All Articles » U.S. Book Challenges Update: March 1 Edition

U.S. Book Challenges Update: March 1 Edition

banned books map for May 19, 2023

Libraries and schools across the country are experiencing unprecedented levels of attempts to ban or remove books from their shelves. I Love Libraries will continue to raise awareness by highlighting attempts to censor library materials, as well as efforts by librarians, parents, students, and concerned citizens to push back against them. This report includes news from West Virginia, Oregon, and New Jersey.

West Virginia librarians could be criminally charged over “obscene” books

The West Virginia legislature is considering a bill that would remove protections for librarians if minors come across books that contain what the state considers "obscene" material at their facilities, reports ABC News.

HB 4654 passed the West Virginia House of Delegates on February 16 by a vote of 85–12, along party lines. The bill would remove criminal exemptions for schools, public libraries, and museums that distribute or display “obscene matter” to a minor, even if the minor’s parent or guardian is present. Any employees of those institutions found guilty of giving minors obscene matter can face fines of up to $25,000, up to five years in prison, or both.

Critics say the bill would lead to an increase in book challenges and potentially lead to criminal charges against librarians for books that are not pornographic, but books that include sexual content including classical literature.

"It is going to cost our counties and our librarians when these matters go to the court system," said Democratic House Minority Leader Sean Hornbuckle in a hearing on the bill. "This is a very dangerous bill."

Oregon Senate passes anti-book-ban bill

School districts in Oregon would be unable to ban books simply because authors or characters are immigrants, people of color, LGBTQ+, disabled, or from other protected classes under a bill passed by Oregon State Senate Democrats February 27, reports the Oregon Capital Chronicle.

Senate Bill 1583 passed on a 17-12 party line vote after a heated hour-long debate that included one Republican accusing his Democratic colleagues of wanting to encourage pedophilia and another saying racism is “insignificant.” The bill now heads to the Oregon House of Representatives.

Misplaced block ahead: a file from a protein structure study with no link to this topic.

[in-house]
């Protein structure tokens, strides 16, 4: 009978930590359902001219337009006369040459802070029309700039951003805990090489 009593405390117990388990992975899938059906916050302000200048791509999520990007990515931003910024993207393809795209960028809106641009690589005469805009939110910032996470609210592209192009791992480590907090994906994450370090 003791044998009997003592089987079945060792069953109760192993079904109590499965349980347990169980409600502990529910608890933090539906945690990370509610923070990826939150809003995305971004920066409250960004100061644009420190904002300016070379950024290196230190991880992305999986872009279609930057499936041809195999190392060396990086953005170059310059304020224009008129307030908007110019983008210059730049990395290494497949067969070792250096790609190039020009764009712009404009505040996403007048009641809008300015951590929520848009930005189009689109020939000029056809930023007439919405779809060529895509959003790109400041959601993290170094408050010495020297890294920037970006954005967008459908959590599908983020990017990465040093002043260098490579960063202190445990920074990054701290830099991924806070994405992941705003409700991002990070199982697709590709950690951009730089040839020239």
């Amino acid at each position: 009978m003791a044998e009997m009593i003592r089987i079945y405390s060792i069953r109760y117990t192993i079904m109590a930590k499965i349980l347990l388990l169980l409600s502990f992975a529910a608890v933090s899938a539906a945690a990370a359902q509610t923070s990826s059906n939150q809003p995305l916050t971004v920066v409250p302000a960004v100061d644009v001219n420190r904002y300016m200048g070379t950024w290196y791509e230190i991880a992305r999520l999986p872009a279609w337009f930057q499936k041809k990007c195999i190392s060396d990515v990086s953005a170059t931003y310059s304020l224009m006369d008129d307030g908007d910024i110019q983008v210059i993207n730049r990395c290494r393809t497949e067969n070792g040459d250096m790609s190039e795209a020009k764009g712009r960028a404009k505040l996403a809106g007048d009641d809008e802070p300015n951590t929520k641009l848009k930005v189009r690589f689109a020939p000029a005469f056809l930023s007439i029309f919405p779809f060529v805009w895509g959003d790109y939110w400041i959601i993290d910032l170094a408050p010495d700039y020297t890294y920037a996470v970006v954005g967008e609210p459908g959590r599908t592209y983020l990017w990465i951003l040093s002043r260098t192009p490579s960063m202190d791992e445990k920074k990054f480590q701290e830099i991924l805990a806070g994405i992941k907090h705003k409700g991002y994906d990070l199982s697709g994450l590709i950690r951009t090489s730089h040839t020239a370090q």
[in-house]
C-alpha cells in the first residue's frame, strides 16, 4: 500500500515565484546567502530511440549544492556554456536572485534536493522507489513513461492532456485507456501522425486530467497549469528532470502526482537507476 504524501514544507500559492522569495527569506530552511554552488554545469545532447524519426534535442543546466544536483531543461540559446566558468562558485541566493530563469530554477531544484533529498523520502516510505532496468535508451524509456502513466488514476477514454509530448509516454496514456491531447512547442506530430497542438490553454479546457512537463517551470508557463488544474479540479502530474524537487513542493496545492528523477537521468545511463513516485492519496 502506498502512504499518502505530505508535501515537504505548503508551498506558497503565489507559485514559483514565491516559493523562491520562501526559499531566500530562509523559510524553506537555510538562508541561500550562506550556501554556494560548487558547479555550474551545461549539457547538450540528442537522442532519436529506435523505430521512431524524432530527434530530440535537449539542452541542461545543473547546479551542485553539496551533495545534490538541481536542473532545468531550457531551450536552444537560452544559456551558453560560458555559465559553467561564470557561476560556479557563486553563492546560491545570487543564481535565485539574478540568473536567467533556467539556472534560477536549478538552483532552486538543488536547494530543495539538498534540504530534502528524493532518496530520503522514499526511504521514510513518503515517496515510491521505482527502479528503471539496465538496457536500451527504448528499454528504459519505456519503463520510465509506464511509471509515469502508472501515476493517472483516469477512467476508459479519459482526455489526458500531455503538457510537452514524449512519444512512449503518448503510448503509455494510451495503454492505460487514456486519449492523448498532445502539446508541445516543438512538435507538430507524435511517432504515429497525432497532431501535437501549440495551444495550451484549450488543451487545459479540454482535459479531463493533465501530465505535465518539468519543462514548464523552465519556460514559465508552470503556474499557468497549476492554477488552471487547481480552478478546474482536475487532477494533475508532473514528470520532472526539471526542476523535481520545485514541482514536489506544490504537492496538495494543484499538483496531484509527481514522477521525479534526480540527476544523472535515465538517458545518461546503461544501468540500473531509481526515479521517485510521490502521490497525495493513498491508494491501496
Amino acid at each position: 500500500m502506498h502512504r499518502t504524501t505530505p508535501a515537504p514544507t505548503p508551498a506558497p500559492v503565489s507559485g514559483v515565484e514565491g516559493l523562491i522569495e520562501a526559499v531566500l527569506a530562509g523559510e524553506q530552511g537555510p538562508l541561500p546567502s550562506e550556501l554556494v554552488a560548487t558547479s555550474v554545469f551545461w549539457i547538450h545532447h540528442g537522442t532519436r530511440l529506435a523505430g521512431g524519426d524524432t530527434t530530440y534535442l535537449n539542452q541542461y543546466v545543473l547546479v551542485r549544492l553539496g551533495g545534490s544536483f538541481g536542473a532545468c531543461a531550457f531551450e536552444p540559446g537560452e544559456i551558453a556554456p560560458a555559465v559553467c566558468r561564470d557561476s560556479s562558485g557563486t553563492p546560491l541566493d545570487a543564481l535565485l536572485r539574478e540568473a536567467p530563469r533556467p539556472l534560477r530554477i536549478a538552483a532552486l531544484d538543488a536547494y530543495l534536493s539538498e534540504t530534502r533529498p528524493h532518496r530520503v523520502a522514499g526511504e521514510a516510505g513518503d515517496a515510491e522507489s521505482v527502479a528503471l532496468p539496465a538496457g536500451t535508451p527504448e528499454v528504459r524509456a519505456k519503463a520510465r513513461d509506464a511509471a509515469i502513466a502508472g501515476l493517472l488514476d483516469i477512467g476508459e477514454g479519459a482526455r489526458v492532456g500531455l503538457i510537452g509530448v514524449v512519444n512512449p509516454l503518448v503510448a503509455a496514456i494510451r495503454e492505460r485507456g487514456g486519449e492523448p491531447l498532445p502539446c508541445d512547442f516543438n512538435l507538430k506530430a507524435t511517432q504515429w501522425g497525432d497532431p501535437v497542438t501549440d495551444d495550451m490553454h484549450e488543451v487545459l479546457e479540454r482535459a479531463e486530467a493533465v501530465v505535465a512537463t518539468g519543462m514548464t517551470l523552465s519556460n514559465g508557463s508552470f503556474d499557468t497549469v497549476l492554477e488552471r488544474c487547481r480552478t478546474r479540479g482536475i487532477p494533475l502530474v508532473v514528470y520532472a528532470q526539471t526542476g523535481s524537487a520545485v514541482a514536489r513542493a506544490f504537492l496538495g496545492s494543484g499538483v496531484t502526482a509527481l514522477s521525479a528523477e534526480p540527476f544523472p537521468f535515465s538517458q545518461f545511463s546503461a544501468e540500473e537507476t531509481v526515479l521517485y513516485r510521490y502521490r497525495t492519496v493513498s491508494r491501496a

Sen. Lew Frederick, D-Portland, describes Senate Bill 1583 as a “simple” defense of free speech and a way to guarantee that all children in Oregon see themselves represented in books in school libraries and classrooms.

“I want to see kids reading and getting books out of their libraries, and I lament that this bill has been politicized,” Frederick said. “This bill is not about politics for me. It’s about kids reading.”

New Jersey bill would protect librarians from harassment amid push to ban books

Democrat lawmakers in New Jersey are looking to address social media trolling and harassment that school librarians have faced in some New Jersey districts over calls to ban or remove books from their library shelves, reports

A new state bill called the “Freedom to Read Act” requires school boards to adopt policies governing material and its removal from school libraries. If it becomes law, the bill would also protect librarians from being sued by people who disagree with their book choices. 

The bill would require school boards to create a policy governing what materials are in district libraries, as well as a policy regarding their removal. School boards would craft their policies based on a model policy created by the state librarian in collaboration with the state education commissioner and the New Jersey Association of School Librarians.

The bill would also apply to public libraries and their governing boards.

Libraries would have to provide “diverse and inclusive” materials that concern protected classes in New Jersey’s Law Against Discrimination. In schools, these materials would have to be age- and grade-appropriate. Books by and about racial minorities and LGBTQ+ themes are the most widely targeted subject matter for book bans.

The bill would also give librarians immunity from being sued for “just doing their job,” said Sen. Andrew Zwicker, D-Somerset, the bill's co-sponsor. A school library media specialist, a teaching staff member, a librarian or any other staff member of a public library would be “immune from criminal or civil liability,” language in the bill says.

The bill will have its first hearing next month in the Senate Education Committee. Zwicker says he expects it to become law.

Take action

Alarmed by the escalating attempts to censor books? Here are five steps you can take now to protect the freedom to read.

  1. Follow news and social media in your community and state to keep apprised of organizations working to censor library or school materials.
    2. Show up for library workers at school or library board meetings and speak as a library advocate and community stakeholder who supports a parent’s right to restrict reading materials for their own child but not for all
    3. Help provide a safety net for library professionals as they defend intellectual freedom in their communities by giving to the LeRoy C. Merritt Humanitarian Fund.
    4. Educate friends, neighbors, and family members about censorship and how it harms communities. Share information from Banned Books Week.
    5. Join the Unite Against Book Bans movement and visit our Fight Censorship page to learn what you can do to defend the freedom to read in your community.

Subscribe to the I Love Libraries newsletter! You'll get monthly updates on library news, advocacy updates, book interviews, book info, and more!

Scroll to Top